In 1533, the reformer Jean Cauvin, known by the Latinized name Calvin (1509-1564), fled France to Basel, Switzerland, to escape persecution. Calvinism characterized the covenanters in Scotland, the Puritans in England and the Protestants in France, known as Huguenots. Students in universities fiercely debated the new religious ideas. Books banned by the Pope were burned in many European cities. A few months after Luther’s death, Charles V, the Holy Roman Emperor, turned his might against the Lutherans of Germany. For nine years his soldiers tried to bring them into submission and into the old Church of the Pope, but without success. In the Peace of Augsburg (1555) it was agreed that henceforth two churches would be allowed; the division became permanent in Europe.

In England, the conflict between Henry VIII and the Pope resulted in bloody massacres between Catholics and Protestants until Elizabeth I came to the throne in 1558 and established the Anglican Church, which was a mixture of Lutheran, Calvinism and Catholic. However, during the rule of her successor, James I, the religious conflict continued, forcing many to leave for Holland. In 1620, the Mayflower brought the Pilgrims, who were seeking religious freedom, to New England in America. In 1688, William Henry, Prince of Orange, invaded England to restore Protestantism.

In France, however, the dispute between the Huguenots and Catholics exploded in 1562 into a civil war that raged for 36 years. The war ended in 1598 when Henri IV came to the throne and granted liberty of conscience by the Edict of Nantes. However, his grandson, Louis XIV, revoked the edict in 1685 and, as a result, thousands fled to escape persecution. In the Spanish Netherlands, the Wars of Religion dragged on for 80 years between 1568 and 1648. The new governor, Duke of Alva, executed 18,000 people including Count Egmont, who protested against the massacre of the Protestants. Incidentally, during this period, the Bernoulli family, that produced nine distinguished mathematicians, escaped Holland to settle in Basel, Switzerland.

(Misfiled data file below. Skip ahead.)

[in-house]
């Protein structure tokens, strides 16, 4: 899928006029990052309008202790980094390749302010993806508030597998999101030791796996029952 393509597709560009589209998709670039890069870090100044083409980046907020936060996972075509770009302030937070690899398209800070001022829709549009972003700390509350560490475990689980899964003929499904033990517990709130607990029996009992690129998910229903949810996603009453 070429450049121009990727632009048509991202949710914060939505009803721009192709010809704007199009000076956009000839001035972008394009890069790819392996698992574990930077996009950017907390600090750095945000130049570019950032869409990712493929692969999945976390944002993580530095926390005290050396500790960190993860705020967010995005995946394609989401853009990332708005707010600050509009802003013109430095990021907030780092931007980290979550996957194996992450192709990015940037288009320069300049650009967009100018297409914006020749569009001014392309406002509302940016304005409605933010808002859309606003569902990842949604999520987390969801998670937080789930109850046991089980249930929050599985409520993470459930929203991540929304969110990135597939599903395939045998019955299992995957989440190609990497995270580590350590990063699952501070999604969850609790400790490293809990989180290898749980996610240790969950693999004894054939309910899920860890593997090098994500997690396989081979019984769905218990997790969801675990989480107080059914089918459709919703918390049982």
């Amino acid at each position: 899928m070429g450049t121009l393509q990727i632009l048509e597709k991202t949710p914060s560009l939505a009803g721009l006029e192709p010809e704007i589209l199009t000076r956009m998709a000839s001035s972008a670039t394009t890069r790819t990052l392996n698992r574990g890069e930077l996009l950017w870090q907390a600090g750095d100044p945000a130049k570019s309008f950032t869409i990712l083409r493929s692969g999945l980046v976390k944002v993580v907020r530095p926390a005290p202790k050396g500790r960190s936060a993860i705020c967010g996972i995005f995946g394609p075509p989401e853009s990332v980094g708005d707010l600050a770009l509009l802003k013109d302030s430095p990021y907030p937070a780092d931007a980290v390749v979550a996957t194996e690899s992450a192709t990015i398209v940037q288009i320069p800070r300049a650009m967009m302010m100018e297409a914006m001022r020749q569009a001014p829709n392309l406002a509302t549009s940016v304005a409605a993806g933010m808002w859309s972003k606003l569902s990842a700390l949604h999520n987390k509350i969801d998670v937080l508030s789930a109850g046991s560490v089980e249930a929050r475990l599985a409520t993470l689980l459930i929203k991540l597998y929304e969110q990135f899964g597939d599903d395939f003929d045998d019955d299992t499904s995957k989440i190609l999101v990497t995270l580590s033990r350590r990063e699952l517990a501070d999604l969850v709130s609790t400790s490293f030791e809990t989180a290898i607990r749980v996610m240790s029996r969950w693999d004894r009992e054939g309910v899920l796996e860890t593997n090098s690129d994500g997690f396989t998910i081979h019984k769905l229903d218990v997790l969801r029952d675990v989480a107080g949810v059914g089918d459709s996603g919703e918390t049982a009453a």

During the rule of the Holy Roman Emperor Rudolph II (1552-1612), Protestants were persecuted. The conflict continued with the involvement of the Protestant kings Christian IV of Denmark and Gustavus Adolphus of Sweden. This ended with the Peace of Westphalia in 1648. But, later on, the hostilities between Protestant Prussia and Catholic Austria was manifested in the wars of 1740-1748 and 1756-1763. In the meantime, the conflict between the papacy and the absolute monarchs of Catholic Europe forced Pope Clement XIV to dissolve the Society of Jesus in 1773.

In the Moslem world the situation was not much different. After the death of the Prophet Mohammed in 632, Abu Bakr became his successor, followed by Omar and Othman. During this time, Syria, Palestine, Egypt and the Persian Empire were conquered; however, abuses by officials under Othman caused an uprising of the people and the assassination of the caliph. Ali, the Prophet’s cousin and son-in-law, was elected as fourth caliph, but Mu’awiya, the governor of Syria, with several of his companions, opposed him. Civil wars led to the assassination of Ali in 661 and Mu’awiya became the sole ruler of the Islamic world. He was able to ensure that his son Yazid would become his successor as a hereditary king. Since that time, the Moslem world became divided into two camps: the followers of Ali became known as “Shia” and the followers of Mu’awiya as “Sunni.”

After Yazid died, the members of Mu’awiya’s clan, known as Umayyads, ruled until 750. During the Umayyad Dynasty, the capital of the Islamic state was Damascus, which for many centuries was an important centre of Greco-Roman culture. But corruption crept in and discontent became widespread. The Abbasids rose to power and massacred the Umayyads. They established their capital in Baghdad and the centre of the empire shifted from Damascus to Baghdad.